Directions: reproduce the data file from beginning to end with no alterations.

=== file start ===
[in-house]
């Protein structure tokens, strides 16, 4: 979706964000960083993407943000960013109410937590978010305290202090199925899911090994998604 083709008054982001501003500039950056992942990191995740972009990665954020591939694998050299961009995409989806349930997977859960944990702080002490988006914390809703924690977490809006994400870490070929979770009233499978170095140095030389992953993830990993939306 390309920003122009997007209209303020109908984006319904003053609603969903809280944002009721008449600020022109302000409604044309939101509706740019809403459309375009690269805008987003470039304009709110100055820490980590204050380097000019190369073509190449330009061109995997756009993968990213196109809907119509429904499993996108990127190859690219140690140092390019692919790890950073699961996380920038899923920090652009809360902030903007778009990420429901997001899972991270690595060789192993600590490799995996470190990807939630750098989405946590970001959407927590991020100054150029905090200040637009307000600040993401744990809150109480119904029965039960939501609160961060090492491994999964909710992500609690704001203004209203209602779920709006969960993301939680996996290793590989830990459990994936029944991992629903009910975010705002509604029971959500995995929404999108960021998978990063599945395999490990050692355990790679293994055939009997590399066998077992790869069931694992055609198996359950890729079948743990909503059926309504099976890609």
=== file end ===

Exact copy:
[in-house]
């Protein structure tokens, strides 16, 4: 979706964000960083993407943000960013109410937590978010305290202090199925899911090994998604 083709008054982001501003500039950056992942990191995740972009990665954020591939694998050299961009995409989806349930997977859960944990702080002490988006914390809703924690977490809006994400870490070929979770009233499978170095140095030389992953993830990993939306 390309920003122009997007209209303020109908984006319904003053609603969903809280944002009721008449600020022109302000409604044309939101509706740019809403459309375009690269805008987003470039304009709110100055820490980590204050380097000019190369073509190449330009061109995997756009993968990213196109809907119509429904499993996108990127190859690219140690140092390019692919790890950073699961996380920038899923920090652009809360902030903007778009990420429901997001899972991270690595060789192993600590490799995996470190990807939630750098989405946590970001959407927590991020100054150029905090200040637009307000600040993401744990809150109480119904029965039960939501609160961060090492491994999964909710992500609690704001203004209203209602779920709006969960993301939680996996290793590989830990459990994936029944991992629903009910975010705002509604029971959500995995929404999108960021998978990063599945395999490990050692355990790679293994055939009997590399066998077992790869069931694992055609198996359950890729079948743990909503059926309504099976890609």